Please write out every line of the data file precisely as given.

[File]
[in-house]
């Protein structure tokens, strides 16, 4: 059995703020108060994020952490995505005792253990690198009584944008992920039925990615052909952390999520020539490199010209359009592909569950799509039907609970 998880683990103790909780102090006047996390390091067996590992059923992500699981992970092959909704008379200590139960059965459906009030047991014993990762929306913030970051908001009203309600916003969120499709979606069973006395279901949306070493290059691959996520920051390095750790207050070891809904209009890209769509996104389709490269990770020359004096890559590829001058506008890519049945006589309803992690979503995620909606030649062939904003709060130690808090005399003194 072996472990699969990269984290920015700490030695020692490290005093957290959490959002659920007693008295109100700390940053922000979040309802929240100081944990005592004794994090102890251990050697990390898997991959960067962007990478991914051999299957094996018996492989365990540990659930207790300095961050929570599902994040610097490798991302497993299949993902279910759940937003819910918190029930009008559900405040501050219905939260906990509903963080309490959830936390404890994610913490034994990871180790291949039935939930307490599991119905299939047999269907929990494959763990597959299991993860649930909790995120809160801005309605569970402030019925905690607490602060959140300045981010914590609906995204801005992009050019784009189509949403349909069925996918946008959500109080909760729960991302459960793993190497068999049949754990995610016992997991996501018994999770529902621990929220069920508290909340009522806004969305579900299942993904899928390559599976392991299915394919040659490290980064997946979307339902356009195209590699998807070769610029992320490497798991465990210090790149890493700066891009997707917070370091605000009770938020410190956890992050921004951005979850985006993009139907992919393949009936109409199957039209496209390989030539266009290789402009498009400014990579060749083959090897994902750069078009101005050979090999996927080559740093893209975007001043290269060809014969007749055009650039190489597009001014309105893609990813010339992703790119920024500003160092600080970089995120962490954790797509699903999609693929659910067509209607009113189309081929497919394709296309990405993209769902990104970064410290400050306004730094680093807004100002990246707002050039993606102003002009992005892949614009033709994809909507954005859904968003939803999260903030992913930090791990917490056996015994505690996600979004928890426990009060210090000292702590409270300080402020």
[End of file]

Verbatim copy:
[in-house]
């Protein structure tokens, strides 16, 4: 059995703020108060994020952490995505005792253990690198009584944008992920039925990615052909952390999520020539490199010209359009592909569950799509039907609970 998880683990103790909780102090006047996390390091067996590992059923992500699981992970092959909704008379200590139960059965459906009030047991014993990762929306913030970051908001009203309600916003969120499709979606069973006395279901949306070493290059691959996520920051390095750790207050070891809904209009890209769509996104389709490269990770020359004096890559590829001058506008890519049945006589309803992690979503995620909606030649062939904003709060130690808090005399003194 072996472990699969990269984290920015700490030695020692490290005093957290959490959002659920007693008295109100700390940053922000979040309802929240100081944990005592004794994090102890251990050697990390898997991959960067962007990478991914051999299957094996018996492989365990540990659930207790300095961050929570599902994040610097490798991302497993299949993902279910759940937003819910918190029930009008559900405040501050219905939260906990509903963080309490959830936390404890994610913490034994990871180790291949039935939930307490599991119905299939047999269907929990494959763990597959299991993860649930909790995120809160801005309605569970402030019925905690607490602060959140300045981010914590609906995204801005992009050019784009189509949403349909069925996918946008959500109080909760729960991302459960793993190497068999049949754990995610016992997991996501018994999770529902621990929220069920508290909340009522806004969305579900299942993904899928390559599976392991299915394919040659490290980064997946979307339902356009195209590699998807070769610029992320490497798991465990210090790149890493700066891009997707917070370091605000009770938020410190956890992050921004951005979850985006993009139907992919393949009936109409199957039209496209390989030539266009290789402009498009400014990579060749083959090897994902750069078009101005050979090999996927080559740093893209975007001043290269060809014969007749055009650039190489597009001014309105893609990813010339992703790119920024500003160092600080970089995120962490954790797509699903999609693929659910067509209607009113189309081929497919394709296309990405993209769902990104970064410290400050306004730094680093807004100002990246707002050039993606102003002009992005892949614009033709994809909507954005859904968003939803999260903030992913930090791990917490056996015994505690996600979004928890426990009060210090000292702590409270300080402020």